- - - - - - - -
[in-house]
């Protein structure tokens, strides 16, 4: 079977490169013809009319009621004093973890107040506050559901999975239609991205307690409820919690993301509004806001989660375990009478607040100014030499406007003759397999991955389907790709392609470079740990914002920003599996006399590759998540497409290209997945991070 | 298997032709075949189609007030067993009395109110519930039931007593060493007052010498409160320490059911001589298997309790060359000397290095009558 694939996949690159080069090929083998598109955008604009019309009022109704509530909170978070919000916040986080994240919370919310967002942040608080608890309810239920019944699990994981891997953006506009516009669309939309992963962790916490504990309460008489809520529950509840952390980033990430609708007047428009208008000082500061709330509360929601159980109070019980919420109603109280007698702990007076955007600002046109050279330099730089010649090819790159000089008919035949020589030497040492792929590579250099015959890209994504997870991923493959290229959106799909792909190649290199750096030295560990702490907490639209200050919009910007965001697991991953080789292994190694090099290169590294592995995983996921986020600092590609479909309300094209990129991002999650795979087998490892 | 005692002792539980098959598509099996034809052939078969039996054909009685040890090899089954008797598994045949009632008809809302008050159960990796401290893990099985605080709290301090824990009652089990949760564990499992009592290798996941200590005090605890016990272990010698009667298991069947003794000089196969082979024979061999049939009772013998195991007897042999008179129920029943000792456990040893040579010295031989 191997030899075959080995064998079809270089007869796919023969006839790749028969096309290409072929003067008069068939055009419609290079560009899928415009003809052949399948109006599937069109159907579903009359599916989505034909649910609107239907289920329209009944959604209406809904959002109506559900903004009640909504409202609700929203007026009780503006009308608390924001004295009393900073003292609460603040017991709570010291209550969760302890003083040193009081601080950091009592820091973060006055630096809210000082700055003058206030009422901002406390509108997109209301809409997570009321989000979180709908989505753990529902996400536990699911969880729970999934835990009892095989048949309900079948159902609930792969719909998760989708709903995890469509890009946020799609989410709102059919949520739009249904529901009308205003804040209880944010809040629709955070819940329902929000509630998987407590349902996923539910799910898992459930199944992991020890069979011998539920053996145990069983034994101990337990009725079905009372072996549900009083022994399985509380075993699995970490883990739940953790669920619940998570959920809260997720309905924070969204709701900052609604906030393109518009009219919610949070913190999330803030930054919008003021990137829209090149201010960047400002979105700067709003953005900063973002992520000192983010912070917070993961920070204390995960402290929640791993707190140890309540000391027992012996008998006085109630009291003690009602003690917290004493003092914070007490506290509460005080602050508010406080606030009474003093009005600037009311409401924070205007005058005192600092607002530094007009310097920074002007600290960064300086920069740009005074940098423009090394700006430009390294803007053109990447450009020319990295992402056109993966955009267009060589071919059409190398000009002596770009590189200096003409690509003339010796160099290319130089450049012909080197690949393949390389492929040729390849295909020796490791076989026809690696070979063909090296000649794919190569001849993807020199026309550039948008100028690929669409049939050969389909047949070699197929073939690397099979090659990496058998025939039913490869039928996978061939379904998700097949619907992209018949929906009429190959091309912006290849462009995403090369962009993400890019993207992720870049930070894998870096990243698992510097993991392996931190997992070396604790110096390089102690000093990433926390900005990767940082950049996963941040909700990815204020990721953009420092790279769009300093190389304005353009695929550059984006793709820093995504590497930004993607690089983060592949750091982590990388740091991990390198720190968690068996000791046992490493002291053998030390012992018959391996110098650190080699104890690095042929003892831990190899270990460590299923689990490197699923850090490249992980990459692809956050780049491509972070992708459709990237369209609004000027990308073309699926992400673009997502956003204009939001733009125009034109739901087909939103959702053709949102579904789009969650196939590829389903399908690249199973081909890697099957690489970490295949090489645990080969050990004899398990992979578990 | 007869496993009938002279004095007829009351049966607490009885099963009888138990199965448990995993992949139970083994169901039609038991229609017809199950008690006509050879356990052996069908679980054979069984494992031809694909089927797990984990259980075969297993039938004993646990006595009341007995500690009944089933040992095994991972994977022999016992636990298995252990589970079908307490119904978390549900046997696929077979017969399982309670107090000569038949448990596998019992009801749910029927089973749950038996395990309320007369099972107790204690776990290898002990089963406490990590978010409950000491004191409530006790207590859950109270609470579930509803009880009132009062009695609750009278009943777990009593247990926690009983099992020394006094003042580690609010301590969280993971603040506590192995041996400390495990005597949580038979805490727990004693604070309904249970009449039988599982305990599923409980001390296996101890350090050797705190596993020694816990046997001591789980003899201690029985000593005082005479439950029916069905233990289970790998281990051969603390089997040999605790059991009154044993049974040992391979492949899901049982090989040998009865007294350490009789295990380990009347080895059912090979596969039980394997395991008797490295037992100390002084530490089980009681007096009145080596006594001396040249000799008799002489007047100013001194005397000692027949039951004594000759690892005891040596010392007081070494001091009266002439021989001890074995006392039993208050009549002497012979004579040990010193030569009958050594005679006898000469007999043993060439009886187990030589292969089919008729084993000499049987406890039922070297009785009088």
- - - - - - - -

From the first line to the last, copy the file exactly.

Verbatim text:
[in-house]
């Protein structure tokens, strides 16, 4: 079977490169013809009319009621004093973890107040506050559901999975239609991205307690409820919690993301509004806001989660375990009478607040100014030499406007003759397999991955389907790709392609470079740990914002920003599996006399590759998540497409290209997945991070 | 298997032709075949189609007030067993009395109110519930039931007593060493007052010498409160320490059911001589298997309790060359000397290095009558 694939996949690159080069090929083998598109955008604009019309009022109704509530909170978070919000916040986080994240919370919310967002942040608080608890309810239920019944699990994981891997953006506009516009669309939309992963962790916490504990309460008489809520529950509840952390980033990430609708007047428009208008000082500061709330509360929601159980109070019980919420109603109280007698702990007076955007600002046109050279330099730089010649090819790159000089008919035949020589030497040492792929590579250099015959890209994504997870991923493959290229959106799909792909190649290199750096030295560990702490907490639209200050919009910007965001697991991953080789292994190694090099290169590294592995995983996921986020600092590609479909309300094209990129991002999650795979087998490892 | 005692002792539980098959598509099996034809052939078969039996054909009685040890090899089954008797598994045949009632008809809302008050159960990796401290893990099985605080709290301090824990009652089990949760564990499992009592290798996941200590005090605890016990272990010698009667298991069947003794000089196969082979024979061999049939009772013998195991007897042999008179129920029943000792456990040893040579010295031989 191997030899075959080995064998079809270089007869796919023969006839790749028969096309290409072929003067008069068939055009419609290079560009899928415009003809052949399948109006599937069109159907579903009359599916989505034909649910609107239907289920329209009944959604209406809904959002109506559900903004009640909504409202609700929203007026009780503006009308608390924001004295009393900073003292609460603040017991709570010291209550969760302890003083040193009081601080950091009592820091973060006055630096809210000082700055003058206030009422901002406390509108997109209301809409997570009321989000979180709908989505753990529902996400536990699911969880729970999934835990009892095989048949309900079948159902609930792969719909998760989708709903995890469509890009946020799609989410709102059919949520739009249904529901009308205003804040209880944010809040629709955070819940329902929000509630998987407590349902996923539910799910898992459930199944992991020890069979011998539920053996145990069983034994101990337990009725079905009372072996549900009083022994399985509380075993699995970490883990739940953790669920619940998570959920809260997720309905924070969204709701900052609604906030393109518009009219919610949070913190999330803030930054919008003021990137829209090149201010960047400002979105700067709003953005900063973002992520000192983010912070917070993961920070204390995960402290929640791993707190140890309540000391027992012996008998006085109630009291003690009602003690917290004493003092914070007490506290509460005080602050508010406080606030009474003093009005600037009311409401924070205007005058005192600092607002530094007009310097920074002007600290960064300086920069740009005074940098423009090394700006430009390294803007053109990447450009020319990295992402056109993966955009267009060589071919059409190398000009002596770009590189200096003409690509003339010796160099290319130089450049012909080197690949393949390389492929040729390849295909020796490791076989026809690696070979063909090296000649794919190569001849993807020199026309550039948008100028690929669409049939050969389909047949070699197929073939690397099979090659990496058998025939039913490869039928996978061939379904998700097949619907992209018949929906009429190959091309912006290849462009995403090369962009993400890019993207992720870049930070894998870096990243698992510097993991392996931190997992070396604790110096390089102690000093990433926390900005990767940082950049996963941040909700990815204020990721953009420092790279769009300093190389304005353009695929550059984006793709820093995504590497930004993607690089983060592949750091982590990388740091991990390198720190968690068996000791046992490493002291053998030390012992018959391996110098650190080699104890690095042929003892831990190899270990460590299923689990490197699923850090490249992980990459692809956050780049491509972070992708459709990237369209609004000027990308073309699926992400673009997502956003204009939001733009125009034109739901087909939103959702053709949102579904789009969650196939590829389903399908690249199973081909890697099957690489970490295949090489645990080969050990004899398990992979578990 | 007869496993009938002279004095007829009351049966607490009885099963009888138990199965448990995993992949139970083994169901039609038991229609017809199950008690006509050879356990052996069908679980054979069984494992031809694909089927797990984990259980075969297993039938004993646990006595009341007995500690009944089933040992095994991972994977022999016992636990298995252990589970079908307490119904978390549900046997696929077979017969399982309670107090000569038949448990596998019992009801749910029927089973749950038996395990309320007369099972107790204690776990290898002990089963406490990590978010409950000491004191409530006790207590859950109270609470579930509803009880009132009062009695609750009278009943777990009593247990926690009983099992020394006094003042580690609010301590969280993971603040506590192995041996400390495990005597949580038979805490727990004693604070309904249970009449039988599982305990599923409980001390296996101890350090050797705190596993020694816990046997001591789980003899201690029985000593005082005479439950029916069905233990289970790998281990051969603390089997040999605790059991009154044993049974040992391979492949899901049982090989040998009865007294350490009789295990380990009347080895059912090979596969039980394997395991008797490295037992100390002084530490089980009681007096009145080596006594001396040249000799008799002489007047100013001194005397000692027949039951004594000759690892005891040596010392007081070494001091009266002439021989001890074995006392039993208050009549002497012979004579040990010193030569009958050594005679006898000469007999043993060439009886187990030589292969089919008729084993000499049987406890039922070297009785009088």